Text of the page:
Building design is another area in which data-mining can be beneficial. Many American hospitals were built shortly after World War II, and their archaic designs can greatly reduce productivity. So, as older structures are replaced, engineers are investigating design options. What is the optimal layout for a nurse’s station — circular, oval, star? To collect data, Regenstrief researchers placed GPS monitors on nurses at an Indiana hospital for a two-week period. “The question was, how much of their time was spent at patients’ bedsides,” says Musselman. The answer, very little — only 15 to 35 percent. Instead, nurses spent much of their days foraging for equipment, some clocking as many as nine miles per shift. Clearly, more effective design could dramatically reduce wasted time.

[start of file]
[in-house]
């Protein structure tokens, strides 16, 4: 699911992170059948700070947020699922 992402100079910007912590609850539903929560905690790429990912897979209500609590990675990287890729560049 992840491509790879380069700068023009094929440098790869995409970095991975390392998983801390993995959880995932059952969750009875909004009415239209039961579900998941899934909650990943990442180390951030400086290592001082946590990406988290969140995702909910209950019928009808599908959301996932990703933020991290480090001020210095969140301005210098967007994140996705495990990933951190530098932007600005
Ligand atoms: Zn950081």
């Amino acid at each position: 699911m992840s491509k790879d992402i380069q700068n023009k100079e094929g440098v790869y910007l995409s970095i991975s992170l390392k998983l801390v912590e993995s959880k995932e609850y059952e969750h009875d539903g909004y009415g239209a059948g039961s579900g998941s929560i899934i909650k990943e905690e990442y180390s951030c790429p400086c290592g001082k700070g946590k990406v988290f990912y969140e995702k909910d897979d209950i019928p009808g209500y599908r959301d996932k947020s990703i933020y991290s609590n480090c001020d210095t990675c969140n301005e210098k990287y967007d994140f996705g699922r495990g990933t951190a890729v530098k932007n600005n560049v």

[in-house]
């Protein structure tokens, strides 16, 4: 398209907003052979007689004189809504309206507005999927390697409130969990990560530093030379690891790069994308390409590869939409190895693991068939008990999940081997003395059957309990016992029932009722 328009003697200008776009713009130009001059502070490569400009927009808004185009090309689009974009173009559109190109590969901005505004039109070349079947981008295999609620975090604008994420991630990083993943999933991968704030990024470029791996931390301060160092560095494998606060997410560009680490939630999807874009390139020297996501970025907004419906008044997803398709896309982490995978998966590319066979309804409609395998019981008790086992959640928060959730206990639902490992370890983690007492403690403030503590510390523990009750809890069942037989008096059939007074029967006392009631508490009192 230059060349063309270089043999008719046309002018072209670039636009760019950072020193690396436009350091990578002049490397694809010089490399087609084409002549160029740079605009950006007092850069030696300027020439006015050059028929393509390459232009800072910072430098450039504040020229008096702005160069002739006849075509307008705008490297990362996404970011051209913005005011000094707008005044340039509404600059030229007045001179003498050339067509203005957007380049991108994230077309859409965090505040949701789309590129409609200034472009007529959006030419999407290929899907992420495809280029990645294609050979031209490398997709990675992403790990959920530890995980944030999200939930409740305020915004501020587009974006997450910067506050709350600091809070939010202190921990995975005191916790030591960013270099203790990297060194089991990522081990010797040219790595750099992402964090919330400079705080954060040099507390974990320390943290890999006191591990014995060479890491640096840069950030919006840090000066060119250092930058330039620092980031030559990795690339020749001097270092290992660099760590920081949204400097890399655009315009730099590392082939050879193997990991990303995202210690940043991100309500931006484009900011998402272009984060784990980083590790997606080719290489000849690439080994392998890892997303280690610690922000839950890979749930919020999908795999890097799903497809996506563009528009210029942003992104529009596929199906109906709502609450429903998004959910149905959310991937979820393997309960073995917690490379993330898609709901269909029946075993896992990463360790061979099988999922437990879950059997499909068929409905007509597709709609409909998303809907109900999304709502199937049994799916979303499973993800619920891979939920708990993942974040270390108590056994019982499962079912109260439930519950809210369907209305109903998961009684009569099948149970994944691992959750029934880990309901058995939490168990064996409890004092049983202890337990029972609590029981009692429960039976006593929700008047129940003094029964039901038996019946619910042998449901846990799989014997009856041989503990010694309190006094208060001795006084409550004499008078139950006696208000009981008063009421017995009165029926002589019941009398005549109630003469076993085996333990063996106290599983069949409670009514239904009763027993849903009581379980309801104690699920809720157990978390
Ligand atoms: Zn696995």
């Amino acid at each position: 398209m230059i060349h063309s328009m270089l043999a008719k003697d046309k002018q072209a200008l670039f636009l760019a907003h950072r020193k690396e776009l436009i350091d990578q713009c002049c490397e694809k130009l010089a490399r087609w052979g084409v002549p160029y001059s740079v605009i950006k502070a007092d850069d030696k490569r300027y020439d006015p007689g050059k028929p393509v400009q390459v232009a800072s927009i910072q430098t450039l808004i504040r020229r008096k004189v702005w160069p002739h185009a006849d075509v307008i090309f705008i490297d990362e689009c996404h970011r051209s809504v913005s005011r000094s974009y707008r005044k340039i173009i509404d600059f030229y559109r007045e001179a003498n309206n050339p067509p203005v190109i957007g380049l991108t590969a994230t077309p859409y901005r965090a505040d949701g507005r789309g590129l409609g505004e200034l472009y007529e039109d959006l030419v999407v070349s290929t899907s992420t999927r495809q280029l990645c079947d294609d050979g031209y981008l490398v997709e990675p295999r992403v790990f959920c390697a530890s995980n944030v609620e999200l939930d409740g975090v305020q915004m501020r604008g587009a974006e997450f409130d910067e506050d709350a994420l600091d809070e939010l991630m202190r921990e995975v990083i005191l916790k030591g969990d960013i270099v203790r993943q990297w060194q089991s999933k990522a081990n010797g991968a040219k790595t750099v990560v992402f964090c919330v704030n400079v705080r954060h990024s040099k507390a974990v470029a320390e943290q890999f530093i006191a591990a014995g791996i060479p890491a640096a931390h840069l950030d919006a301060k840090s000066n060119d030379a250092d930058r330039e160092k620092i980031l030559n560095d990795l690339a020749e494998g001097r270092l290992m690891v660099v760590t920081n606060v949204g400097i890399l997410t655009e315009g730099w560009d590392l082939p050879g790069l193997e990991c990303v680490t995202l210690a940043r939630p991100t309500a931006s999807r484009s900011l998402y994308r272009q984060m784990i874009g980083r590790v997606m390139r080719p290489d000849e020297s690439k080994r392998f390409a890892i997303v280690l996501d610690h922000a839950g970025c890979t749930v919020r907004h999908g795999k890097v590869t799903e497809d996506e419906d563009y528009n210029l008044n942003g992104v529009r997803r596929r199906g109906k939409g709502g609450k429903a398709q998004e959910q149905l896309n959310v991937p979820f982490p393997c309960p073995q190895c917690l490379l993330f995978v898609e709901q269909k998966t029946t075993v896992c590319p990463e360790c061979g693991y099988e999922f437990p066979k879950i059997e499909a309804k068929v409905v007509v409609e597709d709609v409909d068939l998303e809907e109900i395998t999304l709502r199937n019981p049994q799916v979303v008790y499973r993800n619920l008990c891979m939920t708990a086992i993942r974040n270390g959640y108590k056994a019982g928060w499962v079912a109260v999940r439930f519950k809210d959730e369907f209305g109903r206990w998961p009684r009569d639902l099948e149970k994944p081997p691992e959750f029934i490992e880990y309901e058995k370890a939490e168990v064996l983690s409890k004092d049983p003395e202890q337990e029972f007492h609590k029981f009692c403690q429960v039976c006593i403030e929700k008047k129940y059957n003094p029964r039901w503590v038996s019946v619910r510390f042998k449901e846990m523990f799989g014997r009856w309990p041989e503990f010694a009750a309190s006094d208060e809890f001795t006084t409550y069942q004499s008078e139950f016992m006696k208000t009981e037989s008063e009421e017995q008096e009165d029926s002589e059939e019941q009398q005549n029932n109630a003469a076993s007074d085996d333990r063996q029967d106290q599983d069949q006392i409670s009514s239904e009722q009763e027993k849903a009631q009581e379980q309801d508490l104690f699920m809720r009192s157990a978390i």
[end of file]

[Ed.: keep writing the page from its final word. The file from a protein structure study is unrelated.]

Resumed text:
Engineers are also hopeful that telemedicine can make healthcare delivery not only more effective and less costly but available to remote areas. Monitoring devices used by patients could help clinicians determine the best times to see them, instead of relying on set schedules. That could allow for earlier interventions with greater success and less costly treatments. For example, patients who undergo chemotherapy need to take two sets of expensive drugs to boost their red and white blood cell counts, which are depleted by the chemo drugs. Patients take these drugs on a regular schedule, no matter what their cell counts are. But if cell counts could be monitored daily, they could take the drugs only when necessary. “In theory, you not only lower costs, but get better efficiency,” Nemana of CITRIS says. “It’s just like just-in-time inventories.”